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The voice of Scotland’s vibrant voluntary sector

Published by Scottish Council for Voluntary Organisations

TFN is published by the Scottish Council for Voluntary Organisations, Mansfield Traquair Centre, 15 Mansfield Place, Edinburgh, EH3 6BB. The Scottish Council for Voluntary Organisations (SCVO) is a Scottish Charitable Incorporated Organisation. Registration number SC003558.

Scotland's charity regulator rolls out new powers


Laws have been strengthened and revised

Changes to Scotland’s charity are now in effect.

The 2023 Act now gives the Office of the Scottish Charity Regulator (OSCR) the power to remove charities from the register that have failed to submit accounts on time and failed to engage with the regulator.

Charities must submit accounts to OSCR within nine months of their financial year end with OSCR saying that this month it will be notifying over 100 charities of the intent to remove them from the register.

Where any of these charities re-engage with OSCR, they will be expected to bring their reporting up to date in order to maintain their registration.

OSCR also has a number of new powers to help the regulator work more effectively to protect charities and their assets. They include: power to direct charities to take particular actions; power to appoint interim trustees; authority to inquire into former charities and former charity trustees; and the ability to require charities and others to provide relevant information.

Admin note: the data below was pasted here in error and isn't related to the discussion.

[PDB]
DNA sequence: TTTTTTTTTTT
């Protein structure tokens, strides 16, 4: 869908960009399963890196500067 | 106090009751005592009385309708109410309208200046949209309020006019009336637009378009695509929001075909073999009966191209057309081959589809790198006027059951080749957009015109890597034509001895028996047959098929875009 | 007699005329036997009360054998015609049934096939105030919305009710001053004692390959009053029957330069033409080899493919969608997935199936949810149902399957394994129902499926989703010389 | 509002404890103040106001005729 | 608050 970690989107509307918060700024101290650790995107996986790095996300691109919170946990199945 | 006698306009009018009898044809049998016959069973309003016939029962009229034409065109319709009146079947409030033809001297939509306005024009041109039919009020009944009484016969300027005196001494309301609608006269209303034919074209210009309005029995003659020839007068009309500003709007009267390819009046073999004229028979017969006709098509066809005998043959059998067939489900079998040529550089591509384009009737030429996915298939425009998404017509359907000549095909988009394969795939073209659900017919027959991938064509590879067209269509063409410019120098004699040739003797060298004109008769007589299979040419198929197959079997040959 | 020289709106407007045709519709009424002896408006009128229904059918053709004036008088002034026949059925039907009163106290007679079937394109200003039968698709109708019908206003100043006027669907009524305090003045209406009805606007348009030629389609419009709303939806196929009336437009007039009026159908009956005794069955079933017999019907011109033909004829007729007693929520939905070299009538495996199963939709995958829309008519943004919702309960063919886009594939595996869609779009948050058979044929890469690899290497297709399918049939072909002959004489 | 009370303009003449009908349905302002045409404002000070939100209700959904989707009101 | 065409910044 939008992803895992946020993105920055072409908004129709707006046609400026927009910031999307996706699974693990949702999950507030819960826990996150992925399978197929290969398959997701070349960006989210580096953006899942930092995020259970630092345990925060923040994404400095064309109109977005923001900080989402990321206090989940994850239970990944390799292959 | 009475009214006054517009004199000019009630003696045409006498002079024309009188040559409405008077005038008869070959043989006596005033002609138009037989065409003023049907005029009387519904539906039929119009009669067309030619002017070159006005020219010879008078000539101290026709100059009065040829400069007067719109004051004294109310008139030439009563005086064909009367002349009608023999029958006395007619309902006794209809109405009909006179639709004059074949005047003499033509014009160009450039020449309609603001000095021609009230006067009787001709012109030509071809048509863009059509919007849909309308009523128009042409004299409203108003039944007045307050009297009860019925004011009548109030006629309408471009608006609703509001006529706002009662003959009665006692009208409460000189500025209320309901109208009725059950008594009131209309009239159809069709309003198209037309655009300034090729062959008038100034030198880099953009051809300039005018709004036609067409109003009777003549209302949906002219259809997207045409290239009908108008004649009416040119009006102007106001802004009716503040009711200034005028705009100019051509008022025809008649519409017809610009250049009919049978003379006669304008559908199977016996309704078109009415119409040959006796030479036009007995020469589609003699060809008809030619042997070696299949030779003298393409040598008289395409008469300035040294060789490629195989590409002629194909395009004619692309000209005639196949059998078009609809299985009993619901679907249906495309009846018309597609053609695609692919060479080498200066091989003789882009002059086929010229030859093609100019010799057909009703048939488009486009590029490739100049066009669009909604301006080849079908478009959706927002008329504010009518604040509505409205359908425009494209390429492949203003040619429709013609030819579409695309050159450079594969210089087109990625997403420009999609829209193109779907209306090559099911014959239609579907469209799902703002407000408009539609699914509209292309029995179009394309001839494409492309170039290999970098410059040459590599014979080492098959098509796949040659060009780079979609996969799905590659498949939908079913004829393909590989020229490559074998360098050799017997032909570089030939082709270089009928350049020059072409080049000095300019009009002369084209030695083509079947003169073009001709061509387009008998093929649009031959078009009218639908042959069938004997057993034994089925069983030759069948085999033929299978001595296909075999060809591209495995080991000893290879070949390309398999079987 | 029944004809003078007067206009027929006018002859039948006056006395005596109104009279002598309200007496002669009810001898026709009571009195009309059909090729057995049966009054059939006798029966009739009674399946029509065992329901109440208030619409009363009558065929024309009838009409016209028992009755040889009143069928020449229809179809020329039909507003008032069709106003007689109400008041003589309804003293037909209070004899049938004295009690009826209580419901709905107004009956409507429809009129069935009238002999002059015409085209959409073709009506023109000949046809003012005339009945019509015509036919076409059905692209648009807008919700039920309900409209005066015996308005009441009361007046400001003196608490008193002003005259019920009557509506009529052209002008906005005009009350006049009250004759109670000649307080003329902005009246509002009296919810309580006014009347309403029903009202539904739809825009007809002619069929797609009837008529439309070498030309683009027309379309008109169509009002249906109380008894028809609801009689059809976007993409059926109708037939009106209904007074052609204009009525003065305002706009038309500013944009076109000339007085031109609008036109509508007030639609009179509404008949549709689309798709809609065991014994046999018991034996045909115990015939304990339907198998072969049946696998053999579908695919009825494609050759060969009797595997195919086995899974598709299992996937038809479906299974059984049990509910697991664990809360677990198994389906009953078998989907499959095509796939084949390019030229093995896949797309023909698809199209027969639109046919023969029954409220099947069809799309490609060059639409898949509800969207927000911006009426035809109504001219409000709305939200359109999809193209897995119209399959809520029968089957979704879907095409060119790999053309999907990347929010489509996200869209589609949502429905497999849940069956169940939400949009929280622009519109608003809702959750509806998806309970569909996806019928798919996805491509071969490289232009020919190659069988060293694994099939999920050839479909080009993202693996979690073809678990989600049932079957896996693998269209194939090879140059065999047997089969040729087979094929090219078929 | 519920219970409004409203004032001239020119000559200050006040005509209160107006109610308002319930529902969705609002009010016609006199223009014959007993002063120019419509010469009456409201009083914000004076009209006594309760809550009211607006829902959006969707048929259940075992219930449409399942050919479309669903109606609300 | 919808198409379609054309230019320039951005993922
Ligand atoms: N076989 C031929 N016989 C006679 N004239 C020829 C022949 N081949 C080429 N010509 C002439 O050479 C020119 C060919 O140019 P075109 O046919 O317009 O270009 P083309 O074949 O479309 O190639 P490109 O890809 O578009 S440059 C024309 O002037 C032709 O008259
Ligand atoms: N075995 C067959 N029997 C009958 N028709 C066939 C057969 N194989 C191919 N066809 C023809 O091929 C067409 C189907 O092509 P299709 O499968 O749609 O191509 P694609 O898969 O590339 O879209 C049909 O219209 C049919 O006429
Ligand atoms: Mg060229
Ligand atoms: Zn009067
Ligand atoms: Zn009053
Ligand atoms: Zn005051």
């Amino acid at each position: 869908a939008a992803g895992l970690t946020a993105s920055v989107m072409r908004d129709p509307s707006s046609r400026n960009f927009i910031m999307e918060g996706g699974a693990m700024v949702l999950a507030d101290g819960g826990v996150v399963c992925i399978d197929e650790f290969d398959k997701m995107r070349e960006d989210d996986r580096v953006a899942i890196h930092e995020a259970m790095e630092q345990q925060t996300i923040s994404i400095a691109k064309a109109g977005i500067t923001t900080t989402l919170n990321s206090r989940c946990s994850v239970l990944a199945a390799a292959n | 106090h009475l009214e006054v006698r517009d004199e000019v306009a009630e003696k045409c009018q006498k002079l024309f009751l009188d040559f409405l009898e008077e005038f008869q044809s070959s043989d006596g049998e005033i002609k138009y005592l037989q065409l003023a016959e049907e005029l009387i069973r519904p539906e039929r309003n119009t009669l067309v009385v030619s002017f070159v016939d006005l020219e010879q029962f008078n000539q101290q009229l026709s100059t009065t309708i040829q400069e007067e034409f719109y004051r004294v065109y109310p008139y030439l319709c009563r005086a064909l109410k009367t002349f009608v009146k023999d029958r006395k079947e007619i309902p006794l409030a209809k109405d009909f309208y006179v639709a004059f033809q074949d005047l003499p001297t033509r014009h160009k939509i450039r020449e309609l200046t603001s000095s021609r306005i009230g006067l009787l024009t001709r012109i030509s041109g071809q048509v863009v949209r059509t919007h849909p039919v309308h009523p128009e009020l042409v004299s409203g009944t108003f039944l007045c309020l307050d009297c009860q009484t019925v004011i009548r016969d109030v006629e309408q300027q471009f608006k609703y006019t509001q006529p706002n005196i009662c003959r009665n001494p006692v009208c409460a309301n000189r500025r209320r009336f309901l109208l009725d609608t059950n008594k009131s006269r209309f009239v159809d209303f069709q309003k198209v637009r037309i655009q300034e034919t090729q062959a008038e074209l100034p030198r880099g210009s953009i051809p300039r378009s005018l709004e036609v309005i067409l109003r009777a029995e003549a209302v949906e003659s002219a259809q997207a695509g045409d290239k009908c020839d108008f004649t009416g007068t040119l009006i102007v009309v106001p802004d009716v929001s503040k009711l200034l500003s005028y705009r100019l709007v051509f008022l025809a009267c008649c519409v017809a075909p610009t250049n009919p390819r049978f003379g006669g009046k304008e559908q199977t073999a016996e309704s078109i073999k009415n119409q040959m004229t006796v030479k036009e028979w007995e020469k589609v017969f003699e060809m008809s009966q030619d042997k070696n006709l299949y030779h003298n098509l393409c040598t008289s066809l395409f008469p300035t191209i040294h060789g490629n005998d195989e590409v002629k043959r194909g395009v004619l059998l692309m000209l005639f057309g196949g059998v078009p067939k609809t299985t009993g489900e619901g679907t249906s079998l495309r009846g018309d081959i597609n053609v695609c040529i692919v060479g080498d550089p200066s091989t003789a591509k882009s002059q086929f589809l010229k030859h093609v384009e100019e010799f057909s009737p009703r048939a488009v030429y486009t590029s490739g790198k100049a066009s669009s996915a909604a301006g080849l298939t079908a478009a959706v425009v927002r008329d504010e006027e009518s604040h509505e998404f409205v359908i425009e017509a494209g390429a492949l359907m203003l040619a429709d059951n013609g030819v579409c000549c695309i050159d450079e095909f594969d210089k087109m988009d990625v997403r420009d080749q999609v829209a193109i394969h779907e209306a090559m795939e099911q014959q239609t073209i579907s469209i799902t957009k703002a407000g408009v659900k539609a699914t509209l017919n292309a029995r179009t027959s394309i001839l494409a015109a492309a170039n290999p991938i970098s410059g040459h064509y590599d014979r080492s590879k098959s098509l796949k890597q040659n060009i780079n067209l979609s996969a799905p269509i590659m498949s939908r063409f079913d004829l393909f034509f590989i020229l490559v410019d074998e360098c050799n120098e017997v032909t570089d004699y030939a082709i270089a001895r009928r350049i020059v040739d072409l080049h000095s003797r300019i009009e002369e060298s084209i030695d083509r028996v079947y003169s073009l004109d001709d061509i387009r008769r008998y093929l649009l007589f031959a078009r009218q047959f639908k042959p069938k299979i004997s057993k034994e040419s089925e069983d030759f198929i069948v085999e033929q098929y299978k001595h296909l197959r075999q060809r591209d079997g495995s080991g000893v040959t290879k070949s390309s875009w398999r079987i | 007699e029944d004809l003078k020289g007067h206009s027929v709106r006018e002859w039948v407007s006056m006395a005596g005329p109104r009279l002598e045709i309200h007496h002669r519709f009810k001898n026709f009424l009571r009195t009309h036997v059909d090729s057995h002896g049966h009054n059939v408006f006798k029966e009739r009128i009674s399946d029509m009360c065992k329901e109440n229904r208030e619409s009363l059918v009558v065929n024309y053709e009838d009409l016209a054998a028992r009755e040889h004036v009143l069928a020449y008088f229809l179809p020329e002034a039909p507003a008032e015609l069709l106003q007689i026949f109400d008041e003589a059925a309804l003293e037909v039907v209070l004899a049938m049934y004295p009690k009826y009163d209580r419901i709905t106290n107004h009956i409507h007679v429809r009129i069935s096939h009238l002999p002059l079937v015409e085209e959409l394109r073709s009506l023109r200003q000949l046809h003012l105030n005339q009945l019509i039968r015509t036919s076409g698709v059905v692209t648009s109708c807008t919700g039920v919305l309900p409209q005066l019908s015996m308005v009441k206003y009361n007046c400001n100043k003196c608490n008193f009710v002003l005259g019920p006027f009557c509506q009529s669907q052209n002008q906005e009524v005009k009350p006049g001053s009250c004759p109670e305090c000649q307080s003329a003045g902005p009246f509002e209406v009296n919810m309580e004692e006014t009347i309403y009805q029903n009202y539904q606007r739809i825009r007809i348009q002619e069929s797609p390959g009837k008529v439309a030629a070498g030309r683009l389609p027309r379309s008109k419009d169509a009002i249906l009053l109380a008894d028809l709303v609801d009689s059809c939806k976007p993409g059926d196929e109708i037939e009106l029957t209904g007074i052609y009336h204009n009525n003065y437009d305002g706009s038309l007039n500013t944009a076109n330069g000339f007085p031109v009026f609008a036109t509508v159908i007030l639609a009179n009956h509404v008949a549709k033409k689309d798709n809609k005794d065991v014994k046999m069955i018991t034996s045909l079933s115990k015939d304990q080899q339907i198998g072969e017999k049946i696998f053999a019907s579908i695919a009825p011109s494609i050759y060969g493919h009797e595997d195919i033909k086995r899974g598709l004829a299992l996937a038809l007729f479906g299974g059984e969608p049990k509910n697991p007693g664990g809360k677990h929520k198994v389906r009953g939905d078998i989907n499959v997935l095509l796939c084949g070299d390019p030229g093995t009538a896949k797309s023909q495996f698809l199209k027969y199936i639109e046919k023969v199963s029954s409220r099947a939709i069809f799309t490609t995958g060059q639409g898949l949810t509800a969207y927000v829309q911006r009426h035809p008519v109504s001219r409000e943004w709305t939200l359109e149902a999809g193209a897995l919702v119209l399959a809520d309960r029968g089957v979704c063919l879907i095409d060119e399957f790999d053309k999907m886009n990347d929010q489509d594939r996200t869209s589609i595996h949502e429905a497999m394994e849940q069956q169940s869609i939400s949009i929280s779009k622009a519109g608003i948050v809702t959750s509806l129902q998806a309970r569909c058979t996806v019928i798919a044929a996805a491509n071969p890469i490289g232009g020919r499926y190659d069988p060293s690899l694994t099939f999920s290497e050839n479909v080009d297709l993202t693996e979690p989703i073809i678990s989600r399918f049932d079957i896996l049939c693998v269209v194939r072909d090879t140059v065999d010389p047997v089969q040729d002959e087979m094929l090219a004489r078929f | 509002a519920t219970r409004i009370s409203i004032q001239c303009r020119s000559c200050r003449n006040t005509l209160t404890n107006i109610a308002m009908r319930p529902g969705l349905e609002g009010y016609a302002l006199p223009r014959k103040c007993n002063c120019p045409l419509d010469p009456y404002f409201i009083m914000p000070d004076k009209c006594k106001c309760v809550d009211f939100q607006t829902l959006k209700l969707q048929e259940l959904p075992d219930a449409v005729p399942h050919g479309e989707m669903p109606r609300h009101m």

There is also a stipulation within the new laws to refuse applications from organisations that have no or a negligible connection with Scotland.

To decide on this, the regulator will need to look at factors including whether the organisation has a principal office in Scotland, occupies premises or carries out activities here. Experience so far indicates that this will not be an issue for the overwhelming majority of applicants.

Most of these are SCIOs (Scottish Charitable Incorporated Organisations), which in any case have always required to have a principal office address in Scotland.

However, the new measure will ensure that OSCR can deal with issues where they arise with organisations applying under other legal forms. 

The requirement to have a connection to Scotland will apply to existing charities on the Scottish Charity Register from 1 October 2024, but OSCR is already in touch with the charities they are aware of that are likely to be affected to try to resolve the issues involved.

And OSCR will no longer ask charities to use its Notifiable Events process to inform it when something serious has happened to the charity.

It said the scheme was not always achieving its aims.

“We found that there were mismatched perceptions and expectations around the use of Notifiable Events, the responsibilities of charity trustees, and the role of OSCR in dealing with the issues raised,” OSCR stated.

It added: “If a charity trustee, staff member or volunteer tells us about an issue through our concerns form, we will assess this in the usual way. We will then determine if there is a need for OSCR to take any regulatory action, or if we need to provide further support and guidance.

“By ending the Notifiable Events process and instead receiving appropriate concerns through our concern form, we will be able to prioritise our resources more effectively, deal with important issues quickly, and ensure trustees are clear about what they need to do to ensure their charity is well governed.”



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